The Basilica itself is intricately decorated with columns and sculptures of Carrara marble. The dome from inside is an impressive sight as are the many altar paintings. You can also visit the Chapel of the Vow, which still houses the wooden statue of Mary upon which the Duke made his vow.
Currently, the Basilica is undergoing renovation, so the only time you can visit is Sunday morning for mass. See the hours section below for details.
In the Royal Apartments, you can see the 18th and 19th century secondary residence of the Savoy family. Though much of the original decoration and furniture was plundered by Napolean’s armies, the original apartments have been faithfully reproduced.
Fans of tombs, sarcophagi, and royal lineages will enjoy the tombs, where around 60 members of the Royal Family of Savoy are buried. There are also many marble sculptures and chapels to explore.
The Dome & Cupola
Climbing the narrow winding staircase to the dome will bring you to an expansive view of Turin from above. If you’re there on a clear day, the Alps will sparkle in the distance, calling you to their craggy slopes. If not, you’ll see one of Turin’s biggest problems — the smog that regularly hangs over the city like a forlorn cloud.
Explore Superga Park
If you drive up to Superga, that doesn’t mean you’re out of options for walking and hiking. The Basilica sits on the edge of Parco Naturale Della Collina di Superga. The name is a mouthful, but it just means “nature park of the Superga hill”. Hiking trails criss-cross the park and you can go on a short or long hike right from the Basilica.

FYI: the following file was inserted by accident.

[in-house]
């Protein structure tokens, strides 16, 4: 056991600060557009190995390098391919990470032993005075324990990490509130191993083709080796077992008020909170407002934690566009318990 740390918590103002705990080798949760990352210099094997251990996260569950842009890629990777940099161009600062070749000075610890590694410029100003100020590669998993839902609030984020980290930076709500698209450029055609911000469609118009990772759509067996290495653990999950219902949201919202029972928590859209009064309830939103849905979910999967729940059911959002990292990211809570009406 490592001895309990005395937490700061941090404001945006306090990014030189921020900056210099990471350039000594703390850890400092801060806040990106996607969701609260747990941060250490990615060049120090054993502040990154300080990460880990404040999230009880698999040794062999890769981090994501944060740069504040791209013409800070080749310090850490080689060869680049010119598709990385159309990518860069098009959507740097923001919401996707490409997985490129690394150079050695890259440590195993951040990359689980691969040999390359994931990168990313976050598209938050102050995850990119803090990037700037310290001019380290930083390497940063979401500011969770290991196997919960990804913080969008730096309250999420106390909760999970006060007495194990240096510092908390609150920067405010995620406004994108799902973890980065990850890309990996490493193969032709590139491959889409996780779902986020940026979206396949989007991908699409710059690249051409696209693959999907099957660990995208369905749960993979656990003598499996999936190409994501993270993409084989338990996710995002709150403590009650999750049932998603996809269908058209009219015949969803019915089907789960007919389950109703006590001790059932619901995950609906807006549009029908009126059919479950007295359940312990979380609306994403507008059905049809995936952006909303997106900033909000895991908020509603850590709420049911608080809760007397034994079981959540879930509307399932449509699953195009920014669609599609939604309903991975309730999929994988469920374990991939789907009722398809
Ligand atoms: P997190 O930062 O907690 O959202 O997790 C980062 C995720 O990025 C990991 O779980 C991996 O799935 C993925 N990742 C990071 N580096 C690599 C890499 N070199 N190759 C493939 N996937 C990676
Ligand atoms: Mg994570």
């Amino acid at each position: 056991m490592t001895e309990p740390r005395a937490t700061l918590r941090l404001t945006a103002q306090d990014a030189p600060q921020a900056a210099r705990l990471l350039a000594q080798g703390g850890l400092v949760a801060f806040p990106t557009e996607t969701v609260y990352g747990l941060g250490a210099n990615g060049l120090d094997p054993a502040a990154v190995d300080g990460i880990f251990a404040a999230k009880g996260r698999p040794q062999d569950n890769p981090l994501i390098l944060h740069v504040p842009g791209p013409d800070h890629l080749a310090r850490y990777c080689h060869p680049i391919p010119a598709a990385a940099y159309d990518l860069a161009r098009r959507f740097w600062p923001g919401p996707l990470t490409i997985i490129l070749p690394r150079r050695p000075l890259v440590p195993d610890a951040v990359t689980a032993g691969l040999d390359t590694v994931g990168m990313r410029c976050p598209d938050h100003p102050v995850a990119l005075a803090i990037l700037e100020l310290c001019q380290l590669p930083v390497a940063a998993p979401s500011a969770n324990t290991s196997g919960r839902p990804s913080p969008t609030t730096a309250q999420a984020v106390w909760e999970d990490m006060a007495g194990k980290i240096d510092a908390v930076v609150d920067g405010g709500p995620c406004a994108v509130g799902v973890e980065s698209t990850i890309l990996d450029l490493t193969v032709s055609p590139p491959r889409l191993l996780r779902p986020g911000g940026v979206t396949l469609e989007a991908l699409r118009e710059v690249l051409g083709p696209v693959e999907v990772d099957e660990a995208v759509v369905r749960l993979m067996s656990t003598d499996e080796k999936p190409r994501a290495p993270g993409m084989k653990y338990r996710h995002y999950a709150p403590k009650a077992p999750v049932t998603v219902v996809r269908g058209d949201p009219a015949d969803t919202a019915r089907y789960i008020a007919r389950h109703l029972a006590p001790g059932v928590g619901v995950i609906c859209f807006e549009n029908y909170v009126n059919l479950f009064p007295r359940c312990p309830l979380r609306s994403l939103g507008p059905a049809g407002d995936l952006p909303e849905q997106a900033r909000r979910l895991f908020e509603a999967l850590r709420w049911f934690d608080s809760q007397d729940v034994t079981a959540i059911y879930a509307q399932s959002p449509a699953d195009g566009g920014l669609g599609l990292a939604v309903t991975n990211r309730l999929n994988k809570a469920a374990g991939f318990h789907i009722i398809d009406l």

If you prefer to drive, head out along the winding Strada dei Colli, which takes you on a scenic route through the hills. You’ll come out in the charming village of Pino Torinese, where we stayed for almost 3 months!
It’s worth a stop to explore the local shops, selling regional produce, artisinal baking, and wine. There’s also a nice gelato shop and a coffee shop in town should you need some refreshments.
Stay in the Basilica di Superga Guest Rooms
If you want to stay in the hills overlooking Turin, you can book into the Servants of Mary’s guest rooms at Basilica di Superga. Recently renovated, these rooms offer comfort in the style of a (very modernized) 18th Century guesthouse.
They have single and double rooms, as well a family rooms that can accommodate up to five people.
The Sassi–Superga Rack Tramway
Though you can get to Superga by car or on foot, the experience is most interesting if you use the Superga Rack Tramway.
Originally opened in 1884, the tram cars were once heaved up the more than 400 m route by cables running alongside the track. The whole system was driven by a steam engine in the upper station.
Now, of course, the tram is powered by electricity and the cables have been replaced by an electrified 3rd rail.
Still, rattling along in the wooden tram as it strains to climb the hill, it’s easy to imagine gentlemen dressed in immaculate suits and ladies in Empire-waisted white dresses perched elegantly on the wooden benches as they rode up the hill to mass.
Superga Air Disaster
The Superga Basilica has another, darker story in its history. In 1949, an airplane carrying almost the entire Torino football team, who were known as Grande Torino, crashed into the back of Colle di Superga (the Superga hill).